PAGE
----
Sustainability on college campuses used to bring to mind images of recycling bins in the student centers, composting in the food courts, a sign or two in the restroom reminding us to use the electric dryer in lieu of wasting paper towels, and the occasional volunteer asking for our signature for one environmental cause or another. However, as the 2013 edition of the Princeton Review’s Guide to 322 Green Colleges explores, sustainability on campus is no longer limited to recycling and petition signing.
More and more U.S. colleges and universities are recognizing the larger possibilities of taking a whole-systems approach to making their campuses more sustainable. Even as higher education institutions face tough financial times and difficult budgetary decisions, they are finding strong justification for making sustainability, including energy efficiency and renewable generation, a part of their long-term plans. At the same time, students are asking deeper and more difficult questions about their schools’ commitment to sustainability, efficiency, and the environment.
A Grid-Flexible Campus in Southern California
The University of California, San Diego’s microgrid project exemplifies the synergistic relationship between managing energy demands, being fiscally responsible, and reducing overall environmental impact. The microgrid, which includes gas turbines, a steam turbine, methane, and 1.2 megawatts of solar PV, serves a campus community of more than 45,000 people, 450 buildings, and generates 92 percent of the electricity used on campus annually. Not only does the campus save more than $800,000 in power costs each month, but it can also “island” in a power emergency—disconnecting from the grid and continuing to produce power when the grid goes down. In addition to the microgrid, 52 percent of the campus’s vehicles use some form of alternative fuel, and the campus hopes to have the largest, most diverse range of electric vehicle charging stations at any university in the world, with more than 70 percent available for public use.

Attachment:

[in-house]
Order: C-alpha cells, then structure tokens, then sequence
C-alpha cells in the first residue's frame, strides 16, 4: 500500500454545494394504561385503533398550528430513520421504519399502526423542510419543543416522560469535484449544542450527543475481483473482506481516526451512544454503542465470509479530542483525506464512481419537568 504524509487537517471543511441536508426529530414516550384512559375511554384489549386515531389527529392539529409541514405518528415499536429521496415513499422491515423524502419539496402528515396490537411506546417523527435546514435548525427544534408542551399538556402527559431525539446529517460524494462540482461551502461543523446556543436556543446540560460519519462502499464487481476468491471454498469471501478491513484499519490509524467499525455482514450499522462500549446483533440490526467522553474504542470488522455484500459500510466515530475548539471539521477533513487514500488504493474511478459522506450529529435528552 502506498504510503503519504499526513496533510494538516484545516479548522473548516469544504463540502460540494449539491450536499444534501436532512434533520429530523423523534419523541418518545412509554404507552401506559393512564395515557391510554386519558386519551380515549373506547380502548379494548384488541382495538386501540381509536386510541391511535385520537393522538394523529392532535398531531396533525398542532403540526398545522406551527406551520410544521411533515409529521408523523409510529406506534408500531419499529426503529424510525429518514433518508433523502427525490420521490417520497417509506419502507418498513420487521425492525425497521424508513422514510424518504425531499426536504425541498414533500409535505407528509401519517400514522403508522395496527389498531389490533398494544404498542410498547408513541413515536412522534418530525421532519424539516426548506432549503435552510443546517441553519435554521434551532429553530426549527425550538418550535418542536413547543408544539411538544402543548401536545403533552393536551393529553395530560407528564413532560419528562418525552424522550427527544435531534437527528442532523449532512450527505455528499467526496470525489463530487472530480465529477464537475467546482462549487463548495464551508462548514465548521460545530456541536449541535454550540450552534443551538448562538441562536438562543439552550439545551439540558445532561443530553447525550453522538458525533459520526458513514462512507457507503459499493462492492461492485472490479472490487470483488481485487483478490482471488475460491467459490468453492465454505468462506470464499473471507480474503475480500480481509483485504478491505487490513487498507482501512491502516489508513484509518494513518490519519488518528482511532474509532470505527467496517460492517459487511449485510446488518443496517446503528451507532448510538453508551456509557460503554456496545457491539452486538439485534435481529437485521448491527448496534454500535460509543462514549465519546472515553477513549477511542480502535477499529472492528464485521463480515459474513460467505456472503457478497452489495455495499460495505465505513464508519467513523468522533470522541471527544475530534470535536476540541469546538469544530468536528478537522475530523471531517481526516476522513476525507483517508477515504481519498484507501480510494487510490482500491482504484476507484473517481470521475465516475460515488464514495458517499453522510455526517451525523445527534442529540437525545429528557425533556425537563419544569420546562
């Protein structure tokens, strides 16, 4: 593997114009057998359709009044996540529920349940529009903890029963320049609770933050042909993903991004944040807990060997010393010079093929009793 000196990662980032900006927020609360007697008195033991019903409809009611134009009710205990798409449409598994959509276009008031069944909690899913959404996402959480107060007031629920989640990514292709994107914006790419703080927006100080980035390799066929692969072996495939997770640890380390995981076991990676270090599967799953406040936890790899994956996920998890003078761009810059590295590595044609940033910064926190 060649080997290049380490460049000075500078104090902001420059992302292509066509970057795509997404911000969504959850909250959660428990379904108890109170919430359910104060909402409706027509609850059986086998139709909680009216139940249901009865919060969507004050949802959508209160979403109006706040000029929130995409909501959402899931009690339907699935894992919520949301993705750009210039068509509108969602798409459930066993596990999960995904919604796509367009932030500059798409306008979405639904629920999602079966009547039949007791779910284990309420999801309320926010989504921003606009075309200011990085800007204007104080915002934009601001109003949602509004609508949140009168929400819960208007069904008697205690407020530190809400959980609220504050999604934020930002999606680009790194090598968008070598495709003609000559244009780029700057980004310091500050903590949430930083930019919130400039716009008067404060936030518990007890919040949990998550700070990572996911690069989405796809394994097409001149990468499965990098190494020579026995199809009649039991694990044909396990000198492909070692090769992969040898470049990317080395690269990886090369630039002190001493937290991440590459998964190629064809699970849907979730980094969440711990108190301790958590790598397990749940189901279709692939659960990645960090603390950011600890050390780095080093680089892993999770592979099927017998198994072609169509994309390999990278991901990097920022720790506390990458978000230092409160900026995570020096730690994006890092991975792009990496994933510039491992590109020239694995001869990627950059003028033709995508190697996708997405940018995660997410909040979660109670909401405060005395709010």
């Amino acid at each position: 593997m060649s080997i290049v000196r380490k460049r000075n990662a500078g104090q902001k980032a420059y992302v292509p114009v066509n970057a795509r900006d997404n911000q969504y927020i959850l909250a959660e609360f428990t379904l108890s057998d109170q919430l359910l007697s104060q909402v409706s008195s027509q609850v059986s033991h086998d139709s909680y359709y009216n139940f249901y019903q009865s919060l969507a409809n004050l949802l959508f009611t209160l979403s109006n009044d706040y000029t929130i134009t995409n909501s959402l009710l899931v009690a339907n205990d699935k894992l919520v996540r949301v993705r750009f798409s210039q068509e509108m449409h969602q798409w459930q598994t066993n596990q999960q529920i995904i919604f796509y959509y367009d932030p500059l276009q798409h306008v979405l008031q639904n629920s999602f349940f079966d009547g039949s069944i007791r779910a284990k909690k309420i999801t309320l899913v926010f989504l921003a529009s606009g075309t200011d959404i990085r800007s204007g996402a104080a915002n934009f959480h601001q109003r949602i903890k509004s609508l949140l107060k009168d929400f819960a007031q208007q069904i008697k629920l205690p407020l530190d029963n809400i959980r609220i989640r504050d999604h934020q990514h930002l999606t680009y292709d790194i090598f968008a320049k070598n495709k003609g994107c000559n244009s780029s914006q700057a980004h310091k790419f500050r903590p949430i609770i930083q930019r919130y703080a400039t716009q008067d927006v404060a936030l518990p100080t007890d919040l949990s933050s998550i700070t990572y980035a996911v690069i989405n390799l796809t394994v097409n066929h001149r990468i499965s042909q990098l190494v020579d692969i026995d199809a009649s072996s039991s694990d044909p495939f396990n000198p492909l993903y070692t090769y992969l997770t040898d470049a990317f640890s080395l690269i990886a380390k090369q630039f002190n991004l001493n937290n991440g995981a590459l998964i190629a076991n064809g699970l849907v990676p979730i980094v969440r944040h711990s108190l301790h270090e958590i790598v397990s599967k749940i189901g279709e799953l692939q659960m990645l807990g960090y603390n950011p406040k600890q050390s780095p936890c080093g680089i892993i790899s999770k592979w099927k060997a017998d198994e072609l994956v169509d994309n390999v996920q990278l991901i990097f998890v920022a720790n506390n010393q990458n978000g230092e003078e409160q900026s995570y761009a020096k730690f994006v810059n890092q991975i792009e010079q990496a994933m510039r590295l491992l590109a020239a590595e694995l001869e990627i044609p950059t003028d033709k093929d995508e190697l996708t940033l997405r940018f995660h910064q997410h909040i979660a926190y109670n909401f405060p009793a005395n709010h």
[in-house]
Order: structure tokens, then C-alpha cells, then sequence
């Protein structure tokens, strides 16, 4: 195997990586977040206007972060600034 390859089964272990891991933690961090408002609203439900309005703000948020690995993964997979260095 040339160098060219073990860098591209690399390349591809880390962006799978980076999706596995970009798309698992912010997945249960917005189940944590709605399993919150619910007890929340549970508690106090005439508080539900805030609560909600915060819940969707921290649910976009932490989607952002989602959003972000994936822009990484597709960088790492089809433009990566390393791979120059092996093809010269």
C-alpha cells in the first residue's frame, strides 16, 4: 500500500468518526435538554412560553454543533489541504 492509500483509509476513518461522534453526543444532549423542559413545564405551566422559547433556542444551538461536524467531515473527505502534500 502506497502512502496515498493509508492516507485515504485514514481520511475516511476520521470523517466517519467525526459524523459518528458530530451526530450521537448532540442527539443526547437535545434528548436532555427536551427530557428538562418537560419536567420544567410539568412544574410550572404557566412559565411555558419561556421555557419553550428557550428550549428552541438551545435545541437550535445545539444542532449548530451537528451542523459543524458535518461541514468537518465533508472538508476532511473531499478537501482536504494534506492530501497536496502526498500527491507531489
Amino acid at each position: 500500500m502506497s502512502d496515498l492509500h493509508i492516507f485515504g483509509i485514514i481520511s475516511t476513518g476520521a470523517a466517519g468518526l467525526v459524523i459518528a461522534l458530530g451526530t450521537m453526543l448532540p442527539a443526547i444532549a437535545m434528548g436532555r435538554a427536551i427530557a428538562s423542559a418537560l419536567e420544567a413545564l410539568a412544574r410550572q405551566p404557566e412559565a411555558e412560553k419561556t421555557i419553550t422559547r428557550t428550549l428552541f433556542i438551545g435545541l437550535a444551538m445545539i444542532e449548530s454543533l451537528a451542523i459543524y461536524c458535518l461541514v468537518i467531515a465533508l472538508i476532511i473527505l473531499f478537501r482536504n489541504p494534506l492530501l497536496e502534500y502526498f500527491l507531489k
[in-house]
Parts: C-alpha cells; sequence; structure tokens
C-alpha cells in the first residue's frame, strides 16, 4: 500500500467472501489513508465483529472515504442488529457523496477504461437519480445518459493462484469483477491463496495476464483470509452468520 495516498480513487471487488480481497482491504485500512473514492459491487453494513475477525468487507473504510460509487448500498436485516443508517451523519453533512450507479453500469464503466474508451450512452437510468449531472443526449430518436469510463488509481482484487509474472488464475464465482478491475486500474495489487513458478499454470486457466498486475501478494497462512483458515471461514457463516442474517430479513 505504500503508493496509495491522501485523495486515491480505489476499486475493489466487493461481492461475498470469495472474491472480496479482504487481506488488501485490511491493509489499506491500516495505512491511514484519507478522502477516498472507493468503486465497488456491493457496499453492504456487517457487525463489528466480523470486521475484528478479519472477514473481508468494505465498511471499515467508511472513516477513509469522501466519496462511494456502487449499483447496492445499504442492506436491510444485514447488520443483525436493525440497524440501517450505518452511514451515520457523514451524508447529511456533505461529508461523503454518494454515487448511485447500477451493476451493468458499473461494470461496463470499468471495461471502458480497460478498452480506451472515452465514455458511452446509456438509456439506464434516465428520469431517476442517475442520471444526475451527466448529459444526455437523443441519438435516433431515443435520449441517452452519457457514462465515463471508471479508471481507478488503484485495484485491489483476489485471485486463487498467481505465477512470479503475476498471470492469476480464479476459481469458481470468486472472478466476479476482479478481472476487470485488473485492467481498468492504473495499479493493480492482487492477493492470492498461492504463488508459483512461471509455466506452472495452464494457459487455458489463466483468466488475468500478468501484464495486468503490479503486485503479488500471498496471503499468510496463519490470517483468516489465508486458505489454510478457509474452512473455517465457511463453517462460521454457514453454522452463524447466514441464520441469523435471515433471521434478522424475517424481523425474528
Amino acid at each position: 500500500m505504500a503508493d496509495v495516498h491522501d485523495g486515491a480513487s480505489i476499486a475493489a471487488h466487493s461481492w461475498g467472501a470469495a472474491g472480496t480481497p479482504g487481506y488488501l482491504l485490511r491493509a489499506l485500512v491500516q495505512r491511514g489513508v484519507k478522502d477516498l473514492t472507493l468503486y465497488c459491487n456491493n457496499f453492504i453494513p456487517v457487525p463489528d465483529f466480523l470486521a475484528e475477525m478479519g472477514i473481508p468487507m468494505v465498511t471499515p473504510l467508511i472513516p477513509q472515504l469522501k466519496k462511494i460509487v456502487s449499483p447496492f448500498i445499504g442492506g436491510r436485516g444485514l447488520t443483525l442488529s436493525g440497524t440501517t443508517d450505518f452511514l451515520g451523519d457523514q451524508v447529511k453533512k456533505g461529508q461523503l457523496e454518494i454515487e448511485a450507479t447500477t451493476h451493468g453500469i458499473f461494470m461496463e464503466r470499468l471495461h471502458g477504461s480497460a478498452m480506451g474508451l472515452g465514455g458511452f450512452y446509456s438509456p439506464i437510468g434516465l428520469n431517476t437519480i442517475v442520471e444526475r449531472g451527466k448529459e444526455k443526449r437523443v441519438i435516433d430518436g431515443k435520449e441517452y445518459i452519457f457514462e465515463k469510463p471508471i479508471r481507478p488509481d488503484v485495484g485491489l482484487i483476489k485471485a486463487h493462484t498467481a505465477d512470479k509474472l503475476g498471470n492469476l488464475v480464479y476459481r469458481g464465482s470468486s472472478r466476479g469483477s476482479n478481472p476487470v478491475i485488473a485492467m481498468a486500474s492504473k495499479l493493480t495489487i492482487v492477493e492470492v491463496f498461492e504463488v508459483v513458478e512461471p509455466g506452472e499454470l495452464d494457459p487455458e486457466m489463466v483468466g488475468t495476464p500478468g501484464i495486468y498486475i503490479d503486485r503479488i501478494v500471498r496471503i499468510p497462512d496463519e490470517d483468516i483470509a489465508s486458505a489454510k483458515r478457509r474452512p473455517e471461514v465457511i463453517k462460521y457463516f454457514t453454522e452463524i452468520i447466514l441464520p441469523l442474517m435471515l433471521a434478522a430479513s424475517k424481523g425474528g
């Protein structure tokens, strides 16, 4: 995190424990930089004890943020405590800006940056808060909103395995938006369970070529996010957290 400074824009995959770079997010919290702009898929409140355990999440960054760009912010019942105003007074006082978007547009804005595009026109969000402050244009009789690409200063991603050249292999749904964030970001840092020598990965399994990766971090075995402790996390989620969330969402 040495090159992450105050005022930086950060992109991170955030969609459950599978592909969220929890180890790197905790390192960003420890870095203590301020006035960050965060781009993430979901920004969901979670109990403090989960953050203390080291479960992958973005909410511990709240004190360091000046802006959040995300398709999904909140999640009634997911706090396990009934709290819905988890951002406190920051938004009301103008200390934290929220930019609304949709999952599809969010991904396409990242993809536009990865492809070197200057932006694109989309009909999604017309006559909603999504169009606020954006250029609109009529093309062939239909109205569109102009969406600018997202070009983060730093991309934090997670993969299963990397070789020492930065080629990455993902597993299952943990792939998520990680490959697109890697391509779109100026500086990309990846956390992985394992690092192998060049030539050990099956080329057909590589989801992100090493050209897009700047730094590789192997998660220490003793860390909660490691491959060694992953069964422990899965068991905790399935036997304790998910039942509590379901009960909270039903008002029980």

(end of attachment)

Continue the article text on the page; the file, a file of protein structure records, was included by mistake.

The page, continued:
People might expect campuses in stereotypically green California to be environmentally active, but three schools on the Princeton Review’s Green Honor Roll offer another glimpse into how different regions and different education systems can offer the rest of us an example of best practices in sustainability and innovation.
Carbon Neutral in the Nation’s Capital
Located in the nation’s capital, American University (undergrad population ~7,000) boasts a target of climate neutrality by 2020 and is home to Washington, D.C.’s largest solar hot water array, with 174 panels providing hot showers to the more than 2,000 students living on campus. For students interested in just how much energy a given campus facility consumes, AU has a website to track real-time electricity demand for each building. The new School of International Service is seeking LEED Gold certification, and thirty other campus buildings are seeking Silver certification or better. As part of the university’s goal to produce zero waste, it has a cogeneration system that uses the waste cooking oil from the cafeteria and converts it to electricity and hot water. Using 90 gallons of oil per week, the Vegawatt produces 77 megawatt-hours of electricity each year.